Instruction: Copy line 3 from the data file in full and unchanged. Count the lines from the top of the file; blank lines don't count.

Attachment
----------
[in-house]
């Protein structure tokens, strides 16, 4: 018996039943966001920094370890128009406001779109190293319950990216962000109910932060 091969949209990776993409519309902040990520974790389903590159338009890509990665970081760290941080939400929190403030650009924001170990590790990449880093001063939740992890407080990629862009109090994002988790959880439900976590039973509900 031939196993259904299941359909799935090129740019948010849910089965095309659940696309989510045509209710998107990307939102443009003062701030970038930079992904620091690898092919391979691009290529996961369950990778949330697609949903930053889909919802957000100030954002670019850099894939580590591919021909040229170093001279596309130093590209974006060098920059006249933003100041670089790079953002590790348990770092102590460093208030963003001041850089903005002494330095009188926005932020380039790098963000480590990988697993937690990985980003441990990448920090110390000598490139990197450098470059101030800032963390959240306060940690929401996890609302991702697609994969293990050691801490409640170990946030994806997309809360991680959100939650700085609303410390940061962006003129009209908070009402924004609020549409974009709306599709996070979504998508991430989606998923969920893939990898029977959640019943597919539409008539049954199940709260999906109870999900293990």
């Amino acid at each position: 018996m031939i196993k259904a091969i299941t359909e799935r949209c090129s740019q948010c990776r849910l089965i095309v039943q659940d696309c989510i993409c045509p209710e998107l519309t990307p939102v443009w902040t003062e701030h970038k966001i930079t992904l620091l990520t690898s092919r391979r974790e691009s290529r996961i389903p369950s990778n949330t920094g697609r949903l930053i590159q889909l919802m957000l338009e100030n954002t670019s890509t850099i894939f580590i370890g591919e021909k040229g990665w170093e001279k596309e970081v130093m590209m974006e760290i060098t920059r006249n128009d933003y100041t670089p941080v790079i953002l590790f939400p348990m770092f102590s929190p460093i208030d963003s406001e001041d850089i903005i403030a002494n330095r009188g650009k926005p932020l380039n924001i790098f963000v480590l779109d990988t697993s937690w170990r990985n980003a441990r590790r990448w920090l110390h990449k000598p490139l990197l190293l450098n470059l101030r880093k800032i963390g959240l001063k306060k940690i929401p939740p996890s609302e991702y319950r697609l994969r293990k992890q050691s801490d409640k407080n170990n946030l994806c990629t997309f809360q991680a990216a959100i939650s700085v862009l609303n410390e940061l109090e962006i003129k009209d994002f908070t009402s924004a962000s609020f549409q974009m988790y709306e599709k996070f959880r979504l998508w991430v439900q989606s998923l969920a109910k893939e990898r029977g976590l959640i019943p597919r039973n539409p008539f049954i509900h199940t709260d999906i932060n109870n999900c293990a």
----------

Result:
């Amino acid at each position: 018996m031939i196993k259904a091969i299941t359909e799935r949209c090129s740019q948010c990776r849910l089965i095309v039943q659940d696309c989510i993409c045509p209710e998107l519309t990307p939102v443009w902040t003062e701030h970038k966001i930079t992904l620091l990520t690898s092919r391979r974790e691009s290529r996961i389903p369950s990778n949330t920094g697609r949903l930053i590159q889909l919802m957000l338009e100030n954002t670019s890509t850099i894939f580590i370890g591919e021909k040229g990665w170093e001279k596309e970081v130093m590209m974006e760290i060098t920059r006249n128009d933003y100041t670089p941080v790079i953002l590790f939400p348990m770092f102590s929190p460093i208030d963003s406001e001041d850089i903005i403030a002494n330095r009188g650009k926005p932020l380039n924001i790098f963000v480590l779109d990988t697993s937690w170990r990985n980003a441990r590790r990448w920090l110390h990449k000598p490139l990197l190293l450098n470059l101030r880093k800032i963390g959240l001063k306060k940690i929401p939740p996890s609302e991702y319950r697609l994969r293990k992890q050691s801490d409640k407080n170990n946030l994806c990629t997309f809360q991680a990216a959100i939650s700085v862009l609303n410390e940061l109090e962006i003129k009209d994002f908070t009402s924004a962000s609020f549409q974009m988790y709306e599709k996070f959880r979504l998508w991430v439900q989606s998923l969920a109910k893939e990898r029977g976590l959640i019943p597919r039973n539409p008539f049954i509900h199940t709260d999906i932060n109870n999900c293990a």